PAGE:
Issue of April 10, 2011

It may be tax season—at least the last desperate gasp of it—but that doesn’t mean that your reading should fall before the 1040. On the contrary, what could be better than a fine book or excellent essay to take you into a world you deserve to be in. Well, we have all that and more for you in our newest issue. Please join us.

Pete Croatto takes a break from sports reviewing this week to reminisce about his years spent as a bookseller in Borders and what the likely loss of the chain means for readers and for buying books. (Hint: Not much.) Still, there is Personal Sadness, Professional Irrelevance.

Two bookmarks made of ivory and with scrimshaw art upon them are the focus of this week’s historical journey by Lauren Roberts, who shares the history of the art and her feelings about the bookmarks themselves in Carving Out Bookmarks.

What actually is steampunk? And how and why did it develop as a genre? Gillian Polack explores not only the history of it but how it polarizes the science fiction/fantasy community of readers as she takes us on a tour of two of its books in On Steampunk.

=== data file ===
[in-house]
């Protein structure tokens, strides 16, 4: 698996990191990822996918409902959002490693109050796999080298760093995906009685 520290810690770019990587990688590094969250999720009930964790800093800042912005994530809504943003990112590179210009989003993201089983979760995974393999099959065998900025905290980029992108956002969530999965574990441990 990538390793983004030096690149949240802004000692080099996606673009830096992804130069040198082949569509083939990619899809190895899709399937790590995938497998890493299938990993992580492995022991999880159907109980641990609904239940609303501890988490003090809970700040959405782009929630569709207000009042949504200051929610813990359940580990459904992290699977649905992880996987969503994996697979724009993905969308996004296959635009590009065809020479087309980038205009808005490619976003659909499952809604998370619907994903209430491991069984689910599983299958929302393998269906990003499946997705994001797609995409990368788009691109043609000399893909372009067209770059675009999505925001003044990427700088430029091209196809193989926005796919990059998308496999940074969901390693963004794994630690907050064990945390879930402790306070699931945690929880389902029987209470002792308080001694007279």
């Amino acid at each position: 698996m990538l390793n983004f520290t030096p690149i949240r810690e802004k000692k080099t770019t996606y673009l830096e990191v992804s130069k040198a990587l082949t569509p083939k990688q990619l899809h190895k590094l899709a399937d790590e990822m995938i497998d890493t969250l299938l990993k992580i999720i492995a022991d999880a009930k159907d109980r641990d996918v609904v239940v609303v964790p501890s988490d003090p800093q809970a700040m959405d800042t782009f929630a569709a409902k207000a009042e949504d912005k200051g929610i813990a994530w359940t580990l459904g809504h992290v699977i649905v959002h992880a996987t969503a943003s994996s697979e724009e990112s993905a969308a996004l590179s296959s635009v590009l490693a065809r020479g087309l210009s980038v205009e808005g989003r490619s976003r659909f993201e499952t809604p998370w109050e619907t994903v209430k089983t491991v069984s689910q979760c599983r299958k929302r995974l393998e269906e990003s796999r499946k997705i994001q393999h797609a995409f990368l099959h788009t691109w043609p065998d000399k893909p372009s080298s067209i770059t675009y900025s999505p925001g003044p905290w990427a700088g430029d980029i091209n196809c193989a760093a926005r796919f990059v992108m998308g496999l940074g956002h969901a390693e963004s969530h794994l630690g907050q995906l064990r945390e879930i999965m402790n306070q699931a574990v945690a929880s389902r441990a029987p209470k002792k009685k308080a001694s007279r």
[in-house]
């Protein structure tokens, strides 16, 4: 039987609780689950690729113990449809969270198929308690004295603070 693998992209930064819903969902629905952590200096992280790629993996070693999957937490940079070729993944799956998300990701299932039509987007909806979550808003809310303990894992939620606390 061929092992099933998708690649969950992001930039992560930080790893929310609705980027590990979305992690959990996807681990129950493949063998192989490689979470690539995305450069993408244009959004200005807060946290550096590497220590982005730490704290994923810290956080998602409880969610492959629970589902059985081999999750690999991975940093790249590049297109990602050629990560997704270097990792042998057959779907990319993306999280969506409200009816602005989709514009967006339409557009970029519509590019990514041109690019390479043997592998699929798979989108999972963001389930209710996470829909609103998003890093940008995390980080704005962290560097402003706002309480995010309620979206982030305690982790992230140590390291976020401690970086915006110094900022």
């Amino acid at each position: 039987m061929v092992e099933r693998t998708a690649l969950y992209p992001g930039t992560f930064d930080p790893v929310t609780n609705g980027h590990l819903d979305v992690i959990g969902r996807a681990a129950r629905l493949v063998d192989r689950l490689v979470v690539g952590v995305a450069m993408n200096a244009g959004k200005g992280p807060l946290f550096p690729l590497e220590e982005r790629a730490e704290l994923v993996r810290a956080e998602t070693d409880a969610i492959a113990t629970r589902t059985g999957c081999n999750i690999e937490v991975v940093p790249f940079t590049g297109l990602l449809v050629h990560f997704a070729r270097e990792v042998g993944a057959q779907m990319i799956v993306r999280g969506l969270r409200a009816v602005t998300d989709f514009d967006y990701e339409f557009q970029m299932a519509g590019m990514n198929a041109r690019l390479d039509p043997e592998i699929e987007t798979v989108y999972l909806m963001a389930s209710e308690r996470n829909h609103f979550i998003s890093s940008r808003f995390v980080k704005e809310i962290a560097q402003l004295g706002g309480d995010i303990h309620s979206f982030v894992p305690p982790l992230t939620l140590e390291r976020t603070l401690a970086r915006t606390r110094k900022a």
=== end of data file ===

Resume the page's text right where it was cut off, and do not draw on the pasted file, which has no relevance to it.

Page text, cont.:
What happens when a biographer, in order to understand his subject, obtains information at the cost of not using it? Carl Rollyson explores the role of sources and their acknowledgements in biographies in The Cosmos of the Biographer.

With Tax Day 2011 looming, Lauren Roberts began to wonder if there were books of fiction that featured taxes (or more accurately, tax preparers, accountants, or IRS agents). It turns out there are, and a couple of interesting discoveries were made along the way. If you are sweating your paperwork this week, perhaps you’ll find some relief in Taxing Reading.

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